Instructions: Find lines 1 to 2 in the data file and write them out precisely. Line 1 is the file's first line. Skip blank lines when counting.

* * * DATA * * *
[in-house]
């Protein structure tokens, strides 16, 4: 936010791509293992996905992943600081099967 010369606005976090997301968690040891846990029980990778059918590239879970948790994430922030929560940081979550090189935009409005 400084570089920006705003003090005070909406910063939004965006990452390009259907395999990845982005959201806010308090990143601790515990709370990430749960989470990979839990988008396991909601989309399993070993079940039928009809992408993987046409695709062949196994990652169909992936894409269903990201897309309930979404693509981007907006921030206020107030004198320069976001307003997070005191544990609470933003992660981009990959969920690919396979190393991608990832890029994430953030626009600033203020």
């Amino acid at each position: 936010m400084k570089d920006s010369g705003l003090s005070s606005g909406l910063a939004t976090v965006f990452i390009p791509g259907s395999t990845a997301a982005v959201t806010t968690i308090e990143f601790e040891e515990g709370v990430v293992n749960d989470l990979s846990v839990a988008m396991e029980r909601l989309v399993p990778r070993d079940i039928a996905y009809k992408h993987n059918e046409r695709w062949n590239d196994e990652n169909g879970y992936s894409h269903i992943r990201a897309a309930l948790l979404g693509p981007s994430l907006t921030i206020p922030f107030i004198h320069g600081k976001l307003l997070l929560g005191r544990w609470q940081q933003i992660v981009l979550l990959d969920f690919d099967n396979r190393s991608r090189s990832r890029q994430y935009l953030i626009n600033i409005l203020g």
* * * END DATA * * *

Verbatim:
[in-house]
């Protein structure tokens, strides 16, 4: 936010791509293992996905992943600081099967 010369606005976090997301968690040891846990029980990778059918590239879970948790994430922030929560940081979550090189935009409005 400084570089920006705003003090005070909406910063939004965006990452390009259907395999990845982005959201806010308090990143601790515990709370990430749960989470990979839990988008396991909601989309399993070993079940039928009809992408993987046409695709062949196994990652169909992936894409269903990201897309309930979404693509981007907006921030206020107030004198320069976001307003997070005191544990609470933003992660981009990959969920690919396979190393991608990832890029994430953030626009600033203020």